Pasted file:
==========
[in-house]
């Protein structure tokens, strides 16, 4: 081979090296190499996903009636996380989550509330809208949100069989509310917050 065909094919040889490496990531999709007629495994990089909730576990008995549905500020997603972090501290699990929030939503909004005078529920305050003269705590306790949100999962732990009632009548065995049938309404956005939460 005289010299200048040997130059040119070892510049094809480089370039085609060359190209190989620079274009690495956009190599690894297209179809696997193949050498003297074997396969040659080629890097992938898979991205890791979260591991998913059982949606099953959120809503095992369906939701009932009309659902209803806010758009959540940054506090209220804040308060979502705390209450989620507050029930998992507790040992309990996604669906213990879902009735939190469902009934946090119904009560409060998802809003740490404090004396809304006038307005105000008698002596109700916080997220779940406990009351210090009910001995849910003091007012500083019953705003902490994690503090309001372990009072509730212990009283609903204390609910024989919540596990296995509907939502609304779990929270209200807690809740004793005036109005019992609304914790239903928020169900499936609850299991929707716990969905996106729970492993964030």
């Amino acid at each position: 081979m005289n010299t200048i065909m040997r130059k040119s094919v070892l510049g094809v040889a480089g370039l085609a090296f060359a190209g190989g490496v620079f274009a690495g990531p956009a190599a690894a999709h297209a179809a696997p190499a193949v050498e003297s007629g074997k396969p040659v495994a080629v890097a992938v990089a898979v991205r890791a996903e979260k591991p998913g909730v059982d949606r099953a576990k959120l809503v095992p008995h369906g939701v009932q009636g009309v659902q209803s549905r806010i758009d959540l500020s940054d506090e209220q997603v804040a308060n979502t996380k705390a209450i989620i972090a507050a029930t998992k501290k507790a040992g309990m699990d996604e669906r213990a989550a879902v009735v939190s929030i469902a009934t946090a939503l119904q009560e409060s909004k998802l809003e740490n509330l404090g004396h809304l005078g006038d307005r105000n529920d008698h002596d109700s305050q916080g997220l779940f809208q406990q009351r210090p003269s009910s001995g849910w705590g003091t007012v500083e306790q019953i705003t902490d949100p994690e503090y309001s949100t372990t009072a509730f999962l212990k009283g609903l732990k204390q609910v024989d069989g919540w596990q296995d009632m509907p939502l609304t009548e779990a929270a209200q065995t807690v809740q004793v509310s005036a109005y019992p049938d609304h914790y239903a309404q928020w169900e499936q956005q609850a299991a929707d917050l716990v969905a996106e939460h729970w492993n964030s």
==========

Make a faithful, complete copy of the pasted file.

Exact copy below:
[in-house]
């Protein structure tokens, strides 16, 4: 081979090296190499996903009636996380989550509330809208949100069989509310917050 065909094919040889490496990531999709007629495994990089909730576990008995549905500020997603972090501290699990929030939503909004005078529920305050003269705590306790949100999962732990009632009548065995049938309404956005939460 005289010299200048040997130059040119070892510049094809480089370039085609060359190209190989620079274009690495956009190599690894297209179809696997193949050498003297074997396969040659080629890097992938898979991205890791979260591991998913059982949606099953959120809503095992369906939701009932009309659902209803806010758009959540940054506090209220804040308060979502705390209450989620507050029930998992507790040992309990996604669906213990879902009735939190469902009934946090119904009560409060998802809003740490404090004396809304006038307005105000008698002596109700916080997220779940406990009351210090009910001995849910003091007012500083019953705003902490994690503090309001372990009072509730212990009283609903204390609910024989919540596990296995509907939502609304779990929270209200807690809740004793005036109005019992609304914790239903928020169900499936609850299991929707716990969905996106729970492993964030």
């Amino acid at each position: 081979m005289n010299t200048i065909m040997r130059k040119s094919v070892l510049g094809v040889a480089g370039l085609a090296f060359a190209g190989g490496v620079f274009a690495g990531p956009a190599a690894a999709h297209a179809a696997p190499a193949v050498e003297s007629g074997k396969p040659v495994a080629v890097a992938v990089a898979v991205r890791a996903e979260k591991p998913g909730v059982d949606r099953a576990k959120l809503v095992p008995h369906g939701v009932q009636g009309v659902q209803s549905r806010i758009d959540l500020s940054d506090e209220q997603v804040a308060n979502t996380k705390a209450i989620i972090a507050a029930t998992k501290k507790a040992g309990m699990d996604e669906r213990a989550a879902v009735v939190s929030i469902a009934t946090a939503l119904q009560e409060s909004k998802l809003e740490n509330l404090g004396h809304l005078g006038d307005r105000n529920d008698h002596d109700s305050q916080g997220l779940f809208q406990q009351r210090p003269s009910s001995g849910w705590g003091t007012v500083e306790q019953i705003t902490d949100p994690e503090y309001s949100t372990t009072a509730f999962l212990k009283g609903l732990k204390q609910v024989d069989g919540w596990q296995d009632m509907p939502l609304t009548e779990a929270a209200q065995t807690v809740q004793v509310s005036a109005y019992p049938d609304h914790y239903a309404q928020w169900e499936q956005q609850a299991a929707d917050l716990v969905a996106e939460h729970w492993n964030s």